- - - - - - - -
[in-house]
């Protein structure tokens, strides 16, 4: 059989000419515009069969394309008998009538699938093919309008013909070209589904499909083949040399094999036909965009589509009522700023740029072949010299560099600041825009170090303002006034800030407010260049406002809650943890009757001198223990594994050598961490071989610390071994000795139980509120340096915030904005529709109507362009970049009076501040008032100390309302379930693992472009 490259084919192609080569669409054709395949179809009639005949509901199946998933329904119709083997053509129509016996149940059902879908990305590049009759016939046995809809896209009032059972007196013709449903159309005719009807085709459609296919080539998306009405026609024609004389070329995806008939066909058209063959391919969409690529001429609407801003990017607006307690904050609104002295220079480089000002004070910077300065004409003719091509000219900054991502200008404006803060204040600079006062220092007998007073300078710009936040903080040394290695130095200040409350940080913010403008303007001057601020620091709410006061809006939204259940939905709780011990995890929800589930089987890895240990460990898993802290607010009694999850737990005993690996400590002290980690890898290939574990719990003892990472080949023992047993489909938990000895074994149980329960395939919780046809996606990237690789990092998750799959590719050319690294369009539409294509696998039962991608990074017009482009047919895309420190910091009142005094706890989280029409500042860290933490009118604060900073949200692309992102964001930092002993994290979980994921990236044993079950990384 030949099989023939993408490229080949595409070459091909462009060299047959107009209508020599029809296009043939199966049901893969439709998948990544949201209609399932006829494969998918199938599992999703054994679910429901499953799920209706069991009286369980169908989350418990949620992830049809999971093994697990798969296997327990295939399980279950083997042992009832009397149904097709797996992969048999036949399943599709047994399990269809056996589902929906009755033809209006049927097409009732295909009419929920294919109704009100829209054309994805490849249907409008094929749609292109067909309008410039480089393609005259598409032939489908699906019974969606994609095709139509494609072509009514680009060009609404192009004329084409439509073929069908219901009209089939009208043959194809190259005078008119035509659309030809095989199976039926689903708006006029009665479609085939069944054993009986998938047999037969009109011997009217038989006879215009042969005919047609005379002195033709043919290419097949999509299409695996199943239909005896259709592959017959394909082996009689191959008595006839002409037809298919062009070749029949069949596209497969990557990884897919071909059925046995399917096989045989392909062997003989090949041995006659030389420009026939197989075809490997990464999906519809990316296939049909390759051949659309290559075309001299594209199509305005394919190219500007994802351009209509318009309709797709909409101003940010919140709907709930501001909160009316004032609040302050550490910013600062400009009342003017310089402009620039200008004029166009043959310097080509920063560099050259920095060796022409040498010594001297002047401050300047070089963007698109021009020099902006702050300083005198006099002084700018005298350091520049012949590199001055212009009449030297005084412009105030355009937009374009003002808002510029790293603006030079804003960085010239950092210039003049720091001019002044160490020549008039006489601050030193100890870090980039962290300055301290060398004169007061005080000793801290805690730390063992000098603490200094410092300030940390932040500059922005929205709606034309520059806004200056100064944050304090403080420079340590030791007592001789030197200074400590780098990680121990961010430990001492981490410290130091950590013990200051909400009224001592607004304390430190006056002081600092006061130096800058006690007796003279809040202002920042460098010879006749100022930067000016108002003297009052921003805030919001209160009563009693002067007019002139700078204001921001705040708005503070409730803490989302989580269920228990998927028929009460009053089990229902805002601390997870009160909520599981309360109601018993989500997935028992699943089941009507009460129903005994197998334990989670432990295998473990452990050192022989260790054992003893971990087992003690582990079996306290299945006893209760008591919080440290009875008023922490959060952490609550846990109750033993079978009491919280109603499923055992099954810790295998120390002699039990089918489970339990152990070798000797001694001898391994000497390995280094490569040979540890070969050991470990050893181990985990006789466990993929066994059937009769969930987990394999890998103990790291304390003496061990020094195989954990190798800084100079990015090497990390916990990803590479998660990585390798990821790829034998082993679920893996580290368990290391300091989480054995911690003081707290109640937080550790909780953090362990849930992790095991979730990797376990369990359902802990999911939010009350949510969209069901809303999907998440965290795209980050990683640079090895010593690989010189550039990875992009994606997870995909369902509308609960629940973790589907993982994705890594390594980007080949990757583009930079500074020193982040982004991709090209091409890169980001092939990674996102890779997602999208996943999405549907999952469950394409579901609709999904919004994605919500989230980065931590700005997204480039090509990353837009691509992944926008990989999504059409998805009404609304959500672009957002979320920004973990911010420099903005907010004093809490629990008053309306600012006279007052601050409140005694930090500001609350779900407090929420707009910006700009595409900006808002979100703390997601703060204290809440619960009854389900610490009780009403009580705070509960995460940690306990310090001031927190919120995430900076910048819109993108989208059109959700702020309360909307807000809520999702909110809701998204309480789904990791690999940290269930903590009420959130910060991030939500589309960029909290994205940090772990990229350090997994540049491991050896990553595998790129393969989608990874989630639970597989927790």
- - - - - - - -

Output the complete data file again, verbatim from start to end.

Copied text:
[in-house]
């Protein structure tokens, strides 16, 4: 059989000419515009069969394309008998009538699938093919309008013909070209589904499909083949040399094999036909965009589509009522700023740029072949010299560099600041825009170090303002006034800030407010260049406002809650943890009757001198223990594994050598961490071989610390071994000795139980509120340096915030904005529709109507362009970049009076501040008032100390309302379930693992472009 490259084919192609080569669409054709395949179809009639005949509901199946998933329904119709083997053509129509016996149940059902879908990305590049009759016939046995809809896209009032059972007196013709449903159309005719009807085709459609296919080539998306009405026609024609004389070329995806008939066909058209063959391919969409690529001429609407801003990017607006307690904050609104002295220079480089000002004070910077300065004409003719091509000219900054991502200008404006803060204040600079006062220092007998007073300078710009936040903080040394290695130095200040409350940080913010403008303007001057601020620091709410006061809006939204259940939905709780011990995890929800589930089987890895240990460990898993802290607010009694999850737990005993690996400590002290980690890898290939574990719990003892990472080949023992047993489909938990000895074994149980329960395939919780046809996606990237690789990092998750799959590719050319690294369009539409294509696998039962991608990074017009482009047919895309420190910091009142005094706890989280029409500042860290933490009118604060900073949200692309992102964001930092002993994290979980994921990236044993079950990384 030949099989023939993408490229080949595409070459091909462009060299047959107009209508020599029809296009043939199966049901893969439709998948990544949201209609399932006829494969998918199938599992999703054994679910429901499953799920209706069991009286369980169908989350418990949620992830049809999971093994697990798969296997327990295939399980279950083997042992009832009397149904097709797996992969048999036949399943599709047994399990269809056996589902929906009755033809209006049927097409009732295909009419929920294919109704009100829209054309994805490849249907409008094929749609292109067909309008410039480089393609005259598409032939489908699906019974969606994609095709139509494609072509009514680009060009609404192009004329084409439509073929069908219901009209089939009208043959194809190259005078008119035509659309030809095989199976039926689903708006006029009665479609085939069944054993009986998938047999037969009109011997009217038989006879215009042969005919047609005379002195033709043919290419097949999509299409695996199943239909005896259709592959017959394909082996009689191959008595006839002409037809298919062009070749029949069949596209497969990557990884897919071909059925046995399917096989045989392909062997003989090949041995006659030389420009026939197989075809490997990464999906519809990316296939049909390759051949659309290559075309001299594209199509305005394919190219500007994802351009209509318009309709797709909409101003940010919140709907709930501001909160009316004032609040302050550490910013600062400009009342003017310089402009620039200008004029166009043959310097080509920063560099050259920095060796022409040498010594001297002047401050300047070089963007698109021009020099902006702050300083005198006099002084700018005298350091520049012949590199001055212009009449030297005084412009105030355009937009374009003002808002510029790293603006030079804003960085010239950092210039003049720091001019002044160490020549008039006489601050030193100890870090980039962290300055301290060398004169007061005080000793801290805690730390063992000098603490200094410092300030940390932040500059922005929205709606034309520059806004200056100064944050304090403080420079340590030791007592001789030197200074400590780098990680121990961010430990001492981490410290130091950590013990200051909400009224001592607004304390430190006056002081600092006061130096800058006690007796003279809040202002920042460098010879006749100022930067000016108002003297009052921003805030919001209160009563009693002067007019002139700078204001921001705040708005503070409730803490989302989580269920228990998927028929009460009053089990229902805002601390997870009160909520599981309360109601018993989500997935028992699943089941009507009460129903005994197998334990989670432990295998473990452990050192022989260790054992003893971990087992003690582990079996306290299945006893209760008591919080440290009875008023922490959060952490609550846990109750033993079978009491919280109603499923055992099954810790295998120390002699039990089918489970339990152990070798000797001694001898391994000497390995280094490569040979540890070969050991470990050893181990985990006789466990993929066994059937009769969930987990394999890998103990790291304390003496061990020094195989954990190798800084100079990015090497990390916990990803590479998660990585390798990821790829034998082993679920893996580290368990290391300091989480054995911690003081707290109640937080550790909780953090362990849930992790095991979730990797376990369990359902802990999911939010009350949510969209069901809303999907998440965290795209980050990683640079090895010593690989010189550039990875992009994606997870995909369902509308609960629940973790589907993982994705890594390594980007080949990757583009930079500074020193982040982004991709090209091409890169980001092939990674996102890779997602999208996943999405549907999952469950394409579901609709999904919004994605919500989230980065931590700005997204480039090509990353837009691509992944926008990989999504059409998805009404609304959500672009957002979320920004973990911010420099903005907010004093809490629990008053309306600012006279007052601050409140005694930090500001609350779900407090929420707009910006700009595409900006808002979100703390997601703060204290809440619960009854389900610490009780009403009580705070509960995460940690306990310090001031927190919120995430900076910048819109993108989208059109959700702020309360909307807000809520999702909110809701998204309480789904990791690999940290269930903590009420959130910060991030939500589309960029909290994205940090772990990229350090997994540049491991050896990553595998790129393969989608990874989630639970597989927790």